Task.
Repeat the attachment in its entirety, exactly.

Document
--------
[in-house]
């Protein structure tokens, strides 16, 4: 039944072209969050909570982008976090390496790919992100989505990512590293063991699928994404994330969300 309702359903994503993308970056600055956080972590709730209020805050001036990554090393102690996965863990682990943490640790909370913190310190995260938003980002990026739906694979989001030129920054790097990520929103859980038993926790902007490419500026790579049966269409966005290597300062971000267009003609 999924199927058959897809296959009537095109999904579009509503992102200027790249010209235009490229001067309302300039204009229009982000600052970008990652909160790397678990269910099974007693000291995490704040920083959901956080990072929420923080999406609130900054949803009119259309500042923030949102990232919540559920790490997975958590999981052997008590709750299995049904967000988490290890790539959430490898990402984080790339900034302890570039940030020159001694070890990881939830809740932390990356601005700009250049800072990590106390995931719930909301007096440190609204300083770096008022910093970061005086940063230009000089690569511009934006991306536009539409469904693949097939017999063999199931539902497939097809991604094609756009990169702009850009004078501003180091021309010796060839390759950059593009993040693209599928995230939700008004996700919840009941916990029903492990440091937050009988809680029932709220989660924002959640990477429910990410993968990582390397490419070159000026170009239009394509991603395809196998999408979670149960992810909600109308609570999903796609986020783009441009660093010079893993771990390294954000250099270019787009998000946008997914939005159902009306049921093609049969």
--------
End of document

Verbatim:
[in-house]
């Protein structure tokens, strides 16, 4: 039944072209969050909570982008976090390496790919992100989505990512590293063991699928994404994330969300 309702359903994503993308970056600055956080972590709730209020805050001036990554090393102690996965863990682990943490640790909370913190310190995260938003980002990026739906694979989001030129920054790097990520929103859980038993926790902007490419500026790579049966269409966005290597300062971000267009003609 999924199927058959897809296959009537095109999904579009509503992102200027790249010209235009490229001067309302300039204009229009982000600052970008990652909160790397678990269910099974007693000291995490704040920083959901956080990072929420923080999406609130900054949803009119259309500042923030949102990232919540559920790490997975958590999981052997008590709750299995049904967000988490290890790539959430490898990402984080790339900034302890570039940030020159001694070890990881939830809740932390990356601005700009250049800072990590106390995931719930909301007096440190609204300083770096008022910093970061005086940063230009000089690569511009934006991306536009539409469904693949097939017999063999199931539902497939097809991604094609756009990169702009850009004078501003180091021309010796060839390759950059593009993040693209599928995230939700008004996700919840009941916990029903492990440091937050009988809680029932709220989660924002959640990477429910990410993968990582390397490419070159000026170009239009394509991603395809196998999408979670149960992810909600109308609570999903796609986020783009441009660093010079893993771990390294954000250099270019787009998000946008997914939005159902009306049921093609049969």